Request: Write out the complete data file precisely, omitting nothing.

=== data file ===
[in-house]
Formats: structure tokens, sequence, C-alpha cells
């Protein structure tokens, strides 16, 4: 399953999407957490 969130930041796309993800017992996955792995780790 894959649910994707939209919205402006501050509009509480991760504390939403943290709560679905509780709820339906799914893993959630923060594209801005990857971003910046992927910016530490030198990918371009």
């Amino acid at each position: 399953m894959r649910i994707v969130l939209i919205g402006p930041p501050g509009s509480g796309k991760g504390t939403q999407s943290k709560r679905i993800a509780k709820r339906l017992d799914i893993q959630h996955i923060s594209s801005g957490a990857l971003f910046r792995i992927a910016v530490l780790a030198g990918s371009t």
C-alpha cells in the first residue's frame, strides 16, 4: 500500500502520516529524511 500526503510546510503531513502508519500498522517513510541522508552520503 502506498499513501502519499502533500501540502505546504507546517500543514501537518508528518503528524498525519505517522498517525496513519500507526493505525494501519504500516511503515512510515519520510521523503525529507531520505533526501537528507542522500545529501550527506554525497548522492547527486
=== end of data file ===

[in-house]
Formats: structure tokens, sequence, C-alpha cells
């Protein structure tokens, strides 16, 4: 399953999407957490 969130930041796309993800017992996955792995780790 894959649910994707939209919205402006501050509009509480991760504390939403943290709560679905509780709820339906799914893993959630923060594209801005990857971003910046992927910016530490030198990918371009």
């Amino acid at each position: 399953m894959r649910i994707v969130l939209i919205g402006p930041p501050g509009s509480g796309k991760g504390t939403q999407s943290k709560r679905i993800a509780k709820r339906l017992d799914i893993q959630h996955i923060s594209s801005g957490a990857l971003f910046r792995i992927a910016v530490l780790a030198g990918s371009t």
C-alpha cells in the first residue's frame, strides 16, 4: 500500500502520516529524511 500526503510546510503531513502508519500498522517513510541522508552520503 502506498499513501502519499502533500501540502505546504507546517500543514501537518508528518503528524498525519505517522498517525496513519500507526493505525494501519504500516511503515512510515519520510521523503525529507531520505533526501537528507542522500545529501550527506554525497548522492547527486